Chris Anderson, author
and Wired magazine
editor-in-chief, responded on his blog to a web-tempest that blew up yesterday after Waldo Jaquith at the VQR rightly pointed out
that some passages in his new book "Free"
were improperly cited.
All the web loves a blogtroversy and a public takedown, and many sites covering the matter invoked the p-word: plagiarism.
In my opinion, Anderson handled the situation honorably: he responded directly, candidly, and immediately. He publicly took responsibility for the "screwup" first, and explained what had happened in more detail later, without backtracking on the failure(s) and why they matter. Read the whole thing, but here's one graf of note:
Also note the VQR is not saying that all the highlighted text is plagiarism; much of is actually properly cited and quoted excerpts of old NYT times articles and other historical sources. And as you'll see, in most cases I did do a writethrough of the non-quoted Wikipedia text, although clearly I didn't go nearly far enough and too much of the original Wikipedia authors' language remained (in a few cases I missed it entirely, such as that short Catholic church usury example, which was a total oversight). This was sloppy and inexcusable, but the part I feel worst about is that in our failure to find a good way to cite Wikipedia as the source we ended up not crediting it at all. That is, among other things, an injustice to the authors of the Wikipedia entry who had done such fine research in the first place, and I'd like to extend a special apology to them.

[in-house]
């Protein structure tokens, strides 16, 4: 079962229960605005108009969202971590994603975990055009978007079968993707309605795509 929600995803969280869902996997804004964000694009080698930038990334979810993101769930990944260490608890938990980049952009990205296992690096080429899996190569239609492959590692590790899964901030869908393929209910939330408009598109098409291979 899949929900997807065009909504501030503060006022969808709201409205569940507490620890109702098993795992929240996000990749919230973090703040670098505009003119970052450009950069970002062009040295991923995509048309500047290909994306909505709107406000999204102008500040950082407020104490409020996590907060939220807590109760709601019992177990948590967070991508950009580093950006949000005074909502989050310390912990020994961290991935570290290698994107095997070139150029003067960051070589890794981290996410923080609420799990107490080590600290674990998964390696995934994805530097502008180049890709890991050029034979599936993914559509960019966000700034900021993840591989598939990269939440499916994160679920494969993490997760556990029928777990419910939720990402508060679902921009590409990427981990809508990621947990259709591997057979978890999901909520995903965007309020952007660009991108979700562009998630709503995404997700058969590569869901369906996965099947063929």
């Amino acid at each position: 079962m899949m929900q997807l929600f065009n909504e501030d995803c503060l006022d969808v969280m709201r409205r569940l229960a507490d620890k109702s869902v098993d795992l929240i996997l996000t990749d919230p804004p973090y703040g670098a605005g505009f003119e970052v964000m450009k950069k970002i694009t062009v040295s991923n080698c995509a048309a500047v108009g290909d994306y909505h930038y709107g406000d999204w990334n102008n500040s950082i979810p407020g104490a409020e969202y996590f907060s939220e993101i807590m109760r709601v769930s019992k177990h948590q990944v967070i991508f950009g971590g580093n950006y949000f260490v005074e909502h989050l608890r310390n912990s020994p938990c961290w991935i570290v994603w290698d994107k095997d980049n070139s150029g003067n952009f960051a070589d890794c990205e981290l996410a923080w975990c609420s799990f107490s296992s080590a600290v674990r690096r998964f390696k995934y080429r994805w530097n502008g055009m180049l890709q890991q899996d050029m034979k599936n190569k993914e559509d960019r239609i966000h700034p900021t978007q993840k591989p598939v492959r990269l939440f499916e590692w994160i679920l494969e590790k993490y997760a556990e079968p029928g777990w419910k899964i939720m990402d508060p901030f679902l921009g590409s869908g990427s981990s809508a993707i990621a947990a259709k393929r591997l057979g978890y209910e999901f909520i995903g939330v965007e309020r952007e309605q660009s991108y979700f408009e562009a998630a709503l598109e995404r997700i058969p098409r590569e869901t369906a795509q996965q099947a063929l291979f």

Corrections in the digital editions of Free (longtail.com)
Danish photographer Jacob Erhbahn captured metalheads mid-headbang at music festivals around Europe. The result is Headbangers, a full-color book compiling the best of these unrestrained moments of metal bliss. In this collection Ehrbahn’s camera stops time and captures the surprising and life-affirming moments when the headbangers abandon all semblance of vanity and surrender to the […]
Boing Boing is proud to welcome Robert Jackson Bennett’s The City of Blades as a sponsor! In a world where politics have run amuck and consumers must choose from over 300 varieties of toothpaste, one seemingly simple question rises to the fore: what is my next great read? Luckily for you, ladies and gentlemen, we […]
the Birds in the Sky is everything you could ask for in a debut
novel — a fresh look at science fiction’s most cherished memes,
ruthlessly shredded and lovingly reassembled.
Light used to just be one of two things: on or off. Simple as that. Either a flood of yellow or total darkness. Then the dimmer switch happened and you could adjust the brightness to meet your seductive needs and suddenly everyone looked a little better in the gentler light. And now your luminary universe […]
Projects will always need management. And now with the tech gold rush it feels like there are more projects than ever with fewer managers than there’s demand for. But it takes too much time and money to go back to school full time so luckily the Project Management Professional certification training course is now 96% […]
If you’ve been blessed enough to avoid them yourself, you’ve definitely heard the horror stories. Late night, crushing out a ton of work, writing, coding, anything, then boom – your computer crashes. The battery blows, you spill water or coffee all over the place, or it just shuts down with no explanation, and you’re screwed. […]